I had a close call with another pilot who did a short flight to KJFK today… I’m very certain he was watching his device but just did not care to follow protocol… we had a near mid air collision and I’m curious who gets put at fault for it
1000ft vertical separation, 3NM horizontal or something like that… So really if anything it was your fault for descending down if you broke separation from my point of view just saying.
Could be 5 NM correct me if i am wrong:)
You have to at the minimum of 1000ft and 3nm for correct separation.
I was curious as I was close to destination I had to start decent and as it shows he came from behind myself and kept course and getting closer and closer
Well you Started descending so it’s your fault.
Scratch what I said above. Post this here:
Proper separation is 1000 feet vertically and 5 NM horizontally.
Separation minima are listed here:
You were up in RVSM airspace so it’s 1000’ vertically (above FL290 becomes RVSM) but as you were on the same track, it’s the longitudinal separation you’d be looking for. So, for the longitudinal separation, going into JFK-presuming we’re using current RW standards, then these standards would apply:
In addition, I’ve seen 10, 5 and 3 minutes used as enroute separation and I’ve got some chart images from the CAA on this that may help:
The document for the above images is linked here:
On final approach, it’s 2.5nm minimum separation, that’s the lowest allowed I believe.
Hope the above helps you out-as for “fault” if you descended via the procedure and he didn’t, then I’ll give you the pass here.
At my VA, when we’re flying together, so that we can keep fairly close spacing, we fly at speeds throughout the departure, arrival and approach so that we wind up at about 90 seconds apart on final-with each succeeding aircraft crossing the final approach fix as the preceding aircraft is rolling out as is illustrated below-we wind up all along the ILS path crossing each waypoint along the ILS plate in turn-slowing to approach speed at the FAF and using info gleaned from listening to LiveATC for each airport.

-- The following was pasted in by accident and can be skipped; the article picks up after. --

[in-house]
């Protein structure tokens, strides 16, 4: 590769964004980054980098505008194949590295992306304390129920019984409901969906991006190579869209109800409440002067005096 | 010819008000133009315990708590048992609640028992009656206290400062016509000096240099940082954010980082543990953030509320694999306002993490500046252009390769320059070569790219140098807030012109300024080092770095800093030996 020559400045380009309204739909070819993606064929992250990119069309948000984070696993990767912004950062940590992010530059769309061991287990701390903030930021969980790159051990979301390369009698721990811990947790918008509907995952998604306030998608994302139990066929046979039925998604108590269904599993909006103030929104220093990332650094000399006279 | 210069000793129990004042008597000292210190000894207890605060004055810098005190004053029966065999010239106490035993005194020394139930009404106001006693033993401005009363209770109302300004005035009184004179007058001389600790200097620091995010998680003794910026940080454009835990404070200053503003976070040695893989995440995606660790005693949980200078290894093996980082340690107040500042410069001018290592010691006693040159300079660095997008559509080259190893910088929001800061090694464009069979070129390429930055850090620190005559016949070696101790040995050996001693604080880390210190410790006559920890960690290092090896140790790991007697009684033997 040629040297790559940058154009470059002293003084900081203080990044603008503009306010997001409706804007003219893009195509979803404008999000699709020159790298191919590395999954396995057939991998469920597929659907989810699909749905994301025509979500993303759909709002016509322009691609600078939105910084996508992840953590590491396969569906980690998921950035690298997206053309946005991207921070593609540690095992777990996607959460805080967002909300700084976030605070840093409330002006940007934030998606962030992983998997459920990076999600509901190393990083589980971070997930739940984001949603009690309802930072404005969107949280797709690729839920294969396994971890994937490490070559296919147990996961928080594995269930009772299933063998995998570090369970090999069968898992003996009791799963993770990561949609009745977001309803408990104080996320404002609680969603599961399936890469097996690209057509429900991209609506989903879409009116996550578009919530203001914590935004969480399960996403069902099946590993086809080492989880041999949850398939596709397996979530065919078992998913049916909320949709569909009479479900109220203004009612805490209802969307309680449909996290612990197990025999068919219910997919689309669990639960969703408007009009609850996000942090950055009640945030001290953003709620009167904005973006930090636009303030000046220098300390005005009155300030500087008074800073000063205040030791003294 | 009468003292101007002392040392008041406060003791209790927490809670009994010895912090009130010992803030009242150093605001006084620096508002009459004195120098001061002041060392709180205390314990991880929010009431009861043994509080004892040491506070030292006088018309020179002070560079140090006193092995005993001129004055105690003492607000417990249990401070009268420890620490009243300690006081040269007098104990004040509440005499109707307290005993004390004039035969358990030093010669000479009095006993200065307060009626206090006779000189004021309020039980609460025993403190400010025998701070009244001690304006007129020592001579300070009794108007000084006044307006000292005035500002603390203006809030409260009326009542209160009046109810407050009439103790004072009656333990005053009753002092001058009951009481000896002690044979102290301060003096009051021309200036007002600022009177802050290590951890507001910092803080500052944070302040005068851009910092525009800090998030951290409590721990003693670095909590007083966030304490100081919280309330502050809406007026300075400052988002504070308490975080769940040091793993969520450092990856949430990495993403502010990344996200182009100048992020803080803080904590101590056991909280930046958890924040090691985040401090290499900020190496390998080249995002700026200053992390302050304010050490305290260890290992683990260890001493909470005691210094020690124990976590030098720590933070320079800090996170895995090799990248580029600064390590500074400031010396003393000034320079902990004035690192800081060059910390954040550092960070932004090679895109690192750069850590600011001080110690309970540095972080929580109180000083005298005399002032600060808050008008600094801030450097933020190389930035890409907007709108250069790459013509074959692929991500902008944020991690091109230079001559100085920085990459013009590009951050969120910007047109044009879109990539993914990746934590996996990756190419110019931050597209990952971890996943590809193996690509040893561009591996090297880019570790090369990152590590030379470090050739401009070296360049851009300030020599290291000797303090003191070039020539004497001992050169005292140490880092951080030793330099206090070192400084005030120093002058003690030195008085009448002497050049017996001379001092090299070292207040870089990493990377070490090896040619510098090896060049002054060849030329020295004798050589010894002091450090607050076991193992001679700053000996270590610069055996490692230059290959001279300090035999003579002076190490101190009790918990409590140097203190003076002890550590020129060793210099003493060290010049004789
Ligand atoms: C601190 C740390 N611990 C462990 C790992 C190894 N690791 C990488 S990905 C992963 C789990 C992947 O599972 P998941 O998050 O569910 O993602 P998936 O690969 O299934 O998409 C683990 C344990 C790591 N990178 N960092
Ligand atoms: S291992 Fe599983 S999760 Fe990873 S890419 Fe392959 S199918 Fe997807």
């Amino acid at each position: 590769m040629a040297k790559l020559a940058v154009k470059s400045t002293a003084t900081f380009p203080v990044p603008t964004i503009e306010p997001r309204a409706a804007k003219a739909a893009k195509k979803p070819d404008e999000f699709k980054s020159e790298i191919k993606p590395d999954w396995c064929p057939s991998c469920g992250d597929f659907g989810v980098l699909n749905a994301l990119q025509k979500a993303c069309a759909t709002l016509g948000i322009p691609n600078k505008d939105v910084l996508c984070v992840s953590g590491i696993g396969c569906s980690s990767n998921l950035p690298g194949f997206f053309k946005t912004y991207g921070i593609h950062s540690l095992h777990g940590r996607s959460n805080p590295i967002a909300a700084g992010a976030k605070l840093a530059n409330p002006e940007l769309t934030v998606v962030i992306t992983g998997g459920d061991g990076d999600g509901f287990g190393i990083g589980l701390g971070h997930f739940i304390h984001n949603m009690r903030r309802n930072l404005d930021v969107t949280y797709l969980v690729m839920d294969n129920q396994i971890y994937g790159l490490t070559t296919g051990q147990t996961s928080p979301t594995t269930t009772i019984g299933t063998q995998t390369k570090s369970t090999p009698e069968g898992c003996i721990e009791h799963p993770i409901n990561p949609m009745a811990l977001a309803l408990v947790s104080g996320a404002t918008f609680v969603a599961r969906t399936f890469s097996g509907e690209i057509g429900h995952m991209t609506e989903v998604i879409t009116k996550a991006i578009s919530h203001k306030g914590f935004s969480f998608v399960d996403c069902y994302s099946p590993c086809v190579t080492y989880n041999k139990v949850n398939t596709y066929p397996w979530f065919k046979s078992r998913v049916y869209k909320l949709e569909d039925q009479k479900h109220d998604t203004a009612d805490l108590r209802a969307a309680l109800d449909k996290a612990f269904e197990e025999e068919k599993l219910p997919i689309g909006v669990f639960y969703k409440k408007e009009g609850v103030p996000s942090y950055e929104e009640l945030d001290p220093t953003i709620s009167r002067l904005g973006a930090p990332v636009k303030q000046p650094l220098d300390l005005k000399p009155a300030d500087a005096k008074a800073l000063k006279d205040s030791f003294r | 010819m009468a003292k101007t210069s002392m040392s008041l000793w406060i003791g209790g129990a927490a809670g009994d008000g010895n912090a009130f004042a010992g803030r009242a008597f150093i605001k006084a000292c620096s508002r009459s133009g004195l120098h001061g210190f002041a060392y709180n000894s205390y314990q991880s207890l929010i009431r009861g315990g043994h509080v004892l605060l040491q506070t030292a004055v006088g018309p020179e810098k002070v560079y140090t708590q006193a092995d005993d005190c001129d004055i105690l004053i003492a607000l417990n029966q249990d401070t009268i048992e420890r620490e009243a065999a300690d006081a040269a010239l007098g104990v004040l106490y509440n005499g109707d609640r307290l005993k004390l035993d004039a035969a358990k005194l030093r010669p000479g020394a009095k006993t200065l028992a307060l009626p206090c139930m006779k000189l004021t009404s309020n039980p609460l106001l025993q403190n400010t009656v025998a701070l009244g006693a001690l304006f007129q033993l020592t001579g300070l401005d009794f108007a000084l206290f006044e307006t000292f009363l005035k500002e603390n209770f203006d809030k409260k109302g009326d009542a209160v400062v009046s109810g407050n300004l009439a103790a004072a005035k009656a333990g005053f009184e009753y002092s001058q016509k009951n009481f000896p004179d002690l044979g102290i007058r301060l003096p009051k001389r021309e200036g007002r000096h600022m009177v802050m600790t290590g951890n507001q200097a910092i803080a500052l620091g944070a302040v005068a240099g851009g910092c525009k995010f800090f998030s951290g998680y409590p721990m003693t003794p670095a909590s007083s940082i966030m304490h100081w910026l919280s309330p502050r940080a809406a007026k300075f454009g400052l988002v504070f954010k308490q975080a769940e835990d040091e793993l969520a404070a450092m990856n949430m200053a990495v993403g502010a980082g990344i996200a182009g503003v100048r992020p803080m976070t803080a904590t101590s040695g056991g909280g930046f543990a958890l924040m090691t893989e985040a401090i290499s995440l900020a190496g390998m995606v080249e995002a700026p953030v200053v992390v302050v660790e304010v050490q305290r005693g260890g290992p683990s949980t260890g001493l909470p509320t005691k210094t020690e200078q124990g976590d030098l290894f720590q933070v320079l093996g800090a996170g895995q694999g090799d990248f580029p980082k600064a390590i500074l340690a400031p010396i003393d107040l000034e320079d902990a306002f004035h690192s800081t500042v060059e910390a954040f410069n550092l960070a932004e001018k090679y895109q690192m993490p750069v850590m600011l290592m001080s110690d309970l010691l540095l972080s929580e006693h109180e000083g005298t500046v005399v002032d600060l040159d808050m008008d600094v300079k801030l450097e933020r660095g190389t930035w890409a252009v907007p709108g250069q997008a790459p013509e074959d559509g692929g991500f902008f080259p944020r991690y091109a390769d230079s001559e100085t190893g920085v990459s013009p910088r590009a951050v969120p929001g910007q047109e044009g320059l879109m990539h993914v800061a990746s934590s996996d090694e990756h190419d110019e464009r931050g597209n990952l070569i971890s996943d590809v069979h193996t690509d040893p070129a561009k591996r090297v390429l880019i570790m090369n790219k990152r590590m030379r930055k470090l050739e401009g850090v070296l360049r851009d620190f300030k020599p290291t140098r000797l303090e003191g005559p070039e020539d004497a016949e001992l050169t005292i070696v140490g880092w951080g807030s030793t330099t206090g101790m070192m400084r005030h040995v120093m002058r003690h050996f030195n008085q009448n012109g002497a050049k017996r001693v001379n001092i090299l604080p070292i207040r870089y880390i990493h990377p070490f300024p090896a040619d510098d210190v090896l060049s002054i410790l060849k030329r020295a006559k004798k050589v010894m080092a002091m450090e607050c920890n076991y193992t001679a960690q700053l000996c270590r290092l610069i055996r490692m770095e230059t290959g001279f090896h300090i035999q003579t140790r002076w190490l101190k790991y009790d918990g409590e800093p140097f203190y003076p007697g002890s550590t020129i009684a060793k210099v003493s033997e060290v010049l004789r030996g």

The first pic below is the lateral/vertical portion of the ILS 27L chart for KATL.
In this second image, the first aircraft is crossing GRMPI at 170kt-which he will maintain until the FAF at DEPOT and the second aircraft is crossing SEJAY at 190kt and will be slowing to maintain 170kt until DEPOT.
In the second image, the first aircraft is crossing DEPOT (the final approach fix) and will be dropping gear, flaps and slowing to Vapp while the second aircraft is one waypoint back on the ILS, still at 170kt until DEPOT, where he’ll then slow to Vapp and configure fully for landing. It’s a great system and works like a charm every time.
MaxAsks; Track Problem?
- Magnetic track 000 to, and including, 089° – odd thousands of feet (FL70, 90, 110 etc.)
- Magnetic track 090 to, and including, 179° – odd thousands plus 500 ft (FL75, 95, 115 etc.)
- Magnetic track 180 to, and including, 269° – even thousands of feet (FL80, 100, 120 etc.)
- Magnetic track 270 to, and including, 359° – even thousands plus 500 ft (FL85, 105)
This is a common IF misconception. These separation standards only apply under control of a radar controller. For UNICOM and Tower operations, we use VFR separation rules just like we use VFR commands.
1nm lateral separation
500 feet vertical separation
Thanks for the info @Will_A!
Good stuff Will thanks for that man. I wasn’t totally aware of that (tho I should’ve been) as I normally fly solely by the IFR rules in IF since all commercial stuff is required to be IFR.
In addition, I found a better screenshot from a KLAS approach that shows the whole “maintain 170kt to FAF” concept used so often in RW approach vectoring usually from LOC intercept to the final approach fix then slow to Vapp/approach speed-it allows the preceding Aircraft to be crossing the threshold as the in trail aircraft crosses the FAF.
Edit to this post-I was digging back and found this pic-here. It’s KBOS ILS 27 is in use with 4 aircraft lined up for landing. I’ve annotated it to show speeds for each aircraft and the approximate waypoint locations and put the chart in first to give you a perspective.
Generally after a plane gets the final turn to intercept, approach will then say “jetBlue 22 you’re X miles from KLANE, cross KLANE at/above 4000’ cleared ILS runway 27 approach, maintain 170kt until RIPIT”
As you’ll see in the pic, there’s one A/C just at KLANE, another just about at LONER, both doing 170kt, one crossing RIPIT-slowing to final approach speed and one inside of OQDEK at final approach speed about to touch down.
Here’s the current FR24 picture at BOS-using 27 coincidentally-one just about at OQDEK and one at RIPIT-slowing with a few more on final (FR24 waypoints are fairly accurate but not 100% accurate with their positioning)
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